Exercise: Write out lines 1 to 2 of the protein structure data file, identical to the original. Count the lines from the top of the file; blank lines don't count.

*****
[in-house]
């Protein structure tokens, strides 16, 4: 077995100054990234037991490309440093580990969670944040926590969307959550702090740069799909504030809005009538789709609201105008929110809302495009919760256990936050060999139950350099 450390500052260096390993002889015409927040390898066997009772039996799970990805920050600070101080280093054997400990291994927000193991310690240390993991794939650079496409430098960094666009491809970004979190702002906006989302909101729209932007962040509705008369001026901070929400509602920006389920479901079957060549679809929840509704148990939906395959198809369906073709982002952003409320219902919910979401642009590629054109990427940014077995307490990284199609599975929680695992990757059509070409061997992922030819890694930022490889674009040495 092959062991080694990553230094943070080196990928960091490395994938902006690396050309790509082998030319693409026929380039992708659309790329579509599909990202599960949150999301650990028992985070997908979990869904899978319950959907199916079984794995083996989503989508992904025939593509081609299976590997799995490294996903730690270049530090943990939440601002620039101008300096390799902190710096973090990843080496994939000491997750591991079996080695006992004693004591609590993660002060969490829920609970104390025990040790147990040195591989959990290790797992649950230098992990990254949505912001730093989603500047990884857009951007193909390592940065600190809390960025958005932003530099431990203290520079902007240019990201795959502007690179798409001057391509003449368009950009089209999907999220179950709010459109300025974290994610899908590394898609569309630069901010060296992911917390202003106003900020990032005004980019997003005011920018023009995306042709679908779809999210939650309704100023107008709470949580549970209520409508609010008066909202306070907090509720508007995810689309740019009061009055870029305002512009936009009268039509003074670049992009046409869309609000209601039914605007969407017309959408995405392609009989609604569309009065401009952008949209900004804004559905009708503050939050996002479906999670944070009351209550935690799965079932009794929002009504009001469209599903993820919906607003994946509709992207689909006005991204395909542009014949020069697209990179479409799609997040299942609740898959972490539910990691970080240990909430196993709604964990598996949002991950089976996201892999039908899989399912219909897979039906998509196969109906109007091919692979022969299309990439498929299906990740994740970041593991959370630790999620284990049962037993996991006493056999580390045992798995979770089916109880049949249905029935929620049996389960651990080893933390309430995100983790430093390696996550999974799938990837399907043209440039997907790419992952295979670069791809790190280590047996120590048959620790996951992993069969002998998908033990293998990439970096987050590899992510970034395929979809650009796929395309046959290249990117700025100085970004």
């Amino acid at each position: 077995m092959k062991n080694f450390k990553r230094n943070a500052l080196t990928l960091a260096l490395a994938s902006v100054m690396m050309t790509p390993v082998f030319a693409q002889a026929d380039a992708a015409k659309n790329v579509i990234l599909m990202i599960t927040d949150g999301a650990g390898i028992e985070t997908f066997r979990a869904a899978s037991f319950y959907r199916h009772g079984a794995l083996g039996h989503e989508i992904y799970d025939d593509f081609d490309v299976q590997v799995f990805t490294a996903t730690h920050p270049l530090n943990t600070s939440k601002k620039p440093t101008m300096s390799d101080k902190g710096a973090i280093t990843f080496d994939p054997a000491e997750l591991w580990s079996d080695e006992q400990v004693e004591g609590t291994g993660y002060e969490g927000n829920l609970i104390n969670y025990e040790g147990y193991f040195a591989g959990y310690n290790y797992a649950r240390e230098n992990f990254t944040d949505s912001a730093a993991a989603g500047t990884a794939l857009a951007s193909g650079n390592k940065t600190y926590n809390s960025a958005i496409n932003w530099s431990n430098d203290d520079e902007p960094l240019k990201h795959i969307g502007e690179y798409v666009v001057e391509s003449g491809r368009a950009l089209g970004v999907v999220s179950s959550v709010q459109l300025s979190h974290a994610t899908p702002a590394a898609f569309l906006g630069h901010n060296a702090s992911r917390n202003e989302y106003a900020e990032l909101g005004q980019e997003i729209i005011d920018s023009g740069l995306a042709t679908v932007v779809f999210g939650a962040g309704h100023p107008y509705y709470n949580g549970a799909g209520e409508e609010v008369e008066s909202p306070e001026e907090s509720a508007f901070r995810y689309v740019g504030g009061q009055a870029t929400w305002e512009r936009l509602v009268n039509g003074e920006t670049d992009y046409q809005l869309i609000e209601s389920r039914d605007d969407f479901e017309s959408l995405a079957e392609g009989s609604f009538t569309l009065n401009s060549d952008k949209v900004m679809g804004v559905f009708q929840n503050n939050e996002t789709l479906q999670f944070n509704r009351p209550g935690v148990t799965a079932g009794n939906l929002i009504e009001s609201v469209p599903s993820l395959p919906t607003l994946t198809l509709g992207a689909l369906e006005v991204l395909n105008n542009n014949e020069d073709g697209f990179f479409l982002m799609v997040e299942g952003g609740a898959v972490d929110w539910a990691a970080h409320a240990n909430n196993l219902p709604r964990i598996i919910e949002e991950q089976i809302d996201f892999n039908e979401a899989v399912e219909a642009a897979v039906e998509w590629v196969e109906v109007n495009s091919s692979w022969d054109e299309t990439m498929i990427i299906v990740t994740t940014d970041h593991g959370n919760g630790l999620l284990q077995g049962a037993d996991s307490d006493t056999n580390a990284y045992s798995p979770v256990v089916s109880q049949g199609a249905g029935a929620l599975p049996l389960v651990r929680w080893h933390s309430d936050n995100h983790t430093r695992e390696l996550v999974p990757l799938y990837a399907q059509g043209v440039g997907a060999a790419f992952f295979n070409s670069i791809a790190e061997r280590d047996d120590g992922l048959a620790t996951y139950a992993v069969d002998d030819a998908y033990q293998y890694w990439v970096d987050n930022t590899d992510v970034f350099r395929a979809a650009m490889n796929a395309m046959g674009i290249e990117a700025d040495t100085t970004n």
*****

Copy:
[in-house]
């Protein structure tokens, strides 16, 4: 077995100054990234037991490309440093580990969670944040926590969307959550702090740069799909504030809005009538789709609201105008929110809302495009919760256990936050060999139950350099 450390500052260096390993002889015409927040390898066997009772039996799970990805920050600070101080280093054997400990291994927000193991310690240390993991794939650079496409430098960094666009491809970004979190702002906006989302909101729209932007962040509705008369001026901070929400509602920006389920479901079957060549679809929840509704148990939906395959198809369906073709982002952003409320219902919910979401642009590629054109990427940014077995307490990284199609599975929680695992990757059509070409061997992922030819890694930022490889674009040495 092959062991080694990553230094943070080196990928960091490395994938902006690396050309790509082998030319693409026929380039992708659309790329579509599909990202599960949150999301650990028992985070997908979990869904899978319950959907199916079984794995083996989503989508992904025939593509081609299976590997799995490294996903730690270049530090943990939440601002620039101008300096390799902190710096973090990843080496994939000491997750591991079996080695006992004693004591609590993660002060969490829920609970104390025990040790147990040195591989959990290790797992649950230098992990990254949505912001730093989603500047990884857009951007193909390592940065600190809390960025958005932003530099431990203290520079902007240019990201795959502007690179798409001057391509003449368009950009089209999907999220179950709010459109300025974290994610899908590394898609569309630069901010060296992911917390202003106003900020990032005004980019997003005011920018023009995306042709679908779809999210939650309704100023107008709470949580549970209520409508609010008066909202306070907090509720508007995810689309740019009061009055870029305002512009936009009268039509003074670049992009046409869309609000209601039914605007969407017309959408995405392609009989609604569309009065401009952008949209900004804004559905009708503050939050996002479906999670944070009351209550935690799965079932009794929002009504009001469209599903993820919906607003994946509709992207689909006005991204395909542009014949020069697209990179479409799609997040299942609740898959972490539910990691970080240990909430196993709604964990598996949002991950089976996201892999039908899989399912219909897979039906998509196969109906109007091919692979022969299309990439498929299906990740994740970041593991959370630790999620284990049962037993996991006493056999580390045992798995979770089916109880049949249905029935929620049996389960651990080893933390309430995100983790430093390696996550999974799938990837399907043209440039997907790419992952295979670069791809790190280590047996120590048959620790996951992993069969002998998908033990293998990439970096987050590899992510970034395929979809650009796929395309046959290249990117700025100085970004």